City Council to overhaul affordable housing mandate

Speaker also pitches higher density, pledges new manufacturing zoning

City Council Speaker Adrienne Adams (Getty)
City Council Speaker Adrienne Adams (Getty)

Developers already expect the City Council to negotiate for deeper affordability than mandated by the city’s hallmark affordable housing program. But that target may soon be required by law for many projects.

City Council Speaker Adrienne Adams on Wednesday pitched a revision to the city’s Mandatory Inclusionary Housing program. Her proposalwould require the deeply affordable option of MIH (Option 3).”

Although the wording says Option 3 would be required, a spokesperson for the speaker insisted that Options 1 and 2 would remain available. The proposal adds that Option 3 hinges on affordable housing credits from the state.

Under MIH, a de Blasio administration law, developers have to choose from among three (and sometimes four) affordability options to take advantage of greater project density allowed by rezonings.

But those affordability levels soon became a mere starting point for negotiations with the local Council member, who by tradition has the final say in spot rezonings proposed by developers and neighborhood rezonings proposed by the mayor.

The speaker’s proposal moves that floor even higher — posing a challenge for developers already coping with the loss of the 421a tax abatement for rental projects.

For a neighborhood rezoning, the speaker would apparently allow the city to mandate Option 3, which requires 20 percent of a project’s units be reserved for those making an average of 40 percent of the area median income. Adams also wants to increase that percentage of units to 25.

“The current levels of affordability simply don’t cut it for too many families,” Adams said during her State of the City speech Wednesday.

The speaker’s proposal was not unexpected, as she has made clear that she favors requiring deeper affordability levels than what MIH does. Recent major rezonings — including those passed for Innovation QNS and Halletts North — both did so.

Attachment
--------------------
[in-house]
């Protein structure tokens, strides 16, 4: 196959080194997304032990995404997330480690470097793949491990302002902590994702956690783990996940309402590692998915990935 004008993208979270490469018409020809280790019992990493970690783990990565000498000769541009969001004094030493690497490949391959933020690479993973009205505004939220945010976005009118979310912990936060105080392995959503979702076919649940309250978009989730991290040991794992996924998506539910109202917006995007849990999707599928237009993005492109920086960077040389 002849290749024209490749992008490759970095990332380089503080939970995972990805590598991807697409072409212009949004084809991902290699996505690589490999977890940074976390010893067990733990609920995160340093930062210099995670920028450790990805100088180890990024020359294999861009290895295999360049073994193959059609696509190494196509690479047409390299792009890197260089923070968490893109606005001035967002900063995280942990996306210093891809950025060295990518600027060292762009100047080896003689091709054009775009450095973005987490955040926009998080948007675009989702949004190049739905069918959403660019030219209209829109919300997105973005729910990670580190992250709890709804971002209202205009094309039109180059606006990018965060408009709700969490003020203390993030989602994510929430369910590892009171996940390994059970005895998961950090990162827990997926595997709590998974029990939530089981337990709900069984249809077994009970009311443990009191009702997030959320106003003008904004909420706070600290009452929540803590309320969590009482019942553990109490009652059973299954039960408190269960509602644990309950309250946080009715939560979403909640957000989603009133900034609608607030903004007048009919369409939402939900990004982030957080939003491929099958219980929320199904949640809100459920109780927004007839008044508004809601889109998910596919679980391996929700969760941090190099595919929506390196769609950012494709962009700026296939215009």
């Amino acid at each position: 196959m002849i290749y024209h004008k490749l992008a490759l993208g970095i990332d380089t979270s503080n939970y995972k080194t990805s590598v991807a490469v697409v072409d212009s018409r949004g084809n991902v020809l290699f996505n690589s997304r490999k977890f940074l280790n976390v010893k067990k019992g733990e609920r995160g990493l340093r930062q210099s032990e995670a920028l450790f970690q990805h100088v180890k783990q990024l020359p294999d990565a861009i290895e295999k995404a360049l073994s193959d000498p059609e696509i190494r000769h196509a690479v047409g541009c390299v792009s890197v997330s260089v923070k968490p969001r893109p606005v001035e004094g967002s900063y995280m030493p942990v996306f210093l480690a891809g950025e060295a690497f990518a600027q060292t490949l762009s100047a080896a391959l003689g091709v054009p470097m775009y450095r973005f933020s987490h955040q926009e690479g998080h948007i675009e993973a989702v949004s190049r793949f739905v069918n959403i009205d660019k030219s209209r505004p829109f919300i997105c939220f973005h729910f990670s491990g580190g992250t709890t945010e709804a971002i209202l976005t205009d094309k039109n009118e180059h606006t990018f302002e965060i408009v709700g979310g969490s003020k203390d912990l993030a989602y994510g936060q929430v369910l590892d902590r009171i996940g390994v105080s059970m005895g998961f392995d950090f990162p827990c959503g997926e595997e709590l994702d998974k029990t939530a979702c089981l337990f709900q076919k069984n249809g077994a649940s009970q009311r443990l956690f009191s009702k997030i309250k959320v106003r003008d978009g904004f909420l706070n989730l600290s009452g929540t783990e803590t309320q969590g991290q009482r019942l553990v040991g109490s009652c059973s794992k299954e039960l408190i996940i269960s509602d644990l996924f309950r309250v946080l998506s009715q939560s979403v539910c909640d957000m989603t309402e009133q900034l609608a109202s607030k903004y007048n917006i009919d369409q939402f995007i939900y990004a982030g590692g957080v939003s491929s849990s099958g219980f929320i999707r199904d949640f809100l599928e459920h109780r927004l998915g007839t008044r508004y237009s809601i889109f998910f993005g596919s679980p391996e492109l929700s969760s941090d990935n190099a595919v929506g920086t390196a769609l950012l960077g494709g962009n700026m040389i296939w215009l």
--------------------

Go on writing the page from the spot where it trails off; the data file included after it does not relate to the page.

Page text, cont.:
Adams’ colleagues in the Council will likely support her proposal, but a greater hurdle remains. She acknowledges that increasing the share of affordable units to 25 percent under Option 3 would be “contingent on the state providing the necessary affordable housing credits to facilitate its development in New York City.”

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By that, she meant something like the property tax break 421a, which expired last June. Progressives in the state legislature have blocked passage of a replacement.

“These ideas are innovative and good,” Mitch Korbey, chair of Herrick’s land use and zoning group, said of the speaker’s plan. “But by itself, it is not meaningful. We need to do this with 421a or its replacement.”

The industry argues that high property taxes on rental housing makes such development unprofitable, except for ultra-luxury projects.

The City Council has moved away from MIH’s Option 2, which calls for 30 percent of apartments to be set aside for households making an average of 80 percent or less of the area median income. The Council removed Option 2 from the Soho-Noho rezoning.

During her speech, Adams indicated that in coming weeks, the Council will introduce a “Fair Housing Framework” bill creating district-level goals for affordable housing. Such targets could help the city achieve the growth required under Gov. Kathy Hochul’s housing plan, should it get through the state legislature.

Adams also indicated that if the state lifts the cap on the city’s residential floor area ratio, the city would create a new affordability mandate. State lawmakers have expressed concern about lifting the cap without one.

Her State of the City report also pitches a density bump for projects that house New Yorkers making an average of $56,000 or less. It also revives a proposal to build public housing on vacant New York City Housing Authority land, as first reported by The City.

She also pledged to advance the mayor’s Zoning for Economic Opportunity text amendment to update manufacturing zoning to spur industrial development. Adams pointed to Bushwick, Sunset Park, Long Island City and Hunts Point as areas that would benefit from such changes.

She noted that in her district, a 15-acre dairy plant in Jamaica has sat vacant for seven years. She said the city and state should work to reactivate such sites for industrial use. 

“We are sitting on industrial gold mines that have been neglected,” she said.

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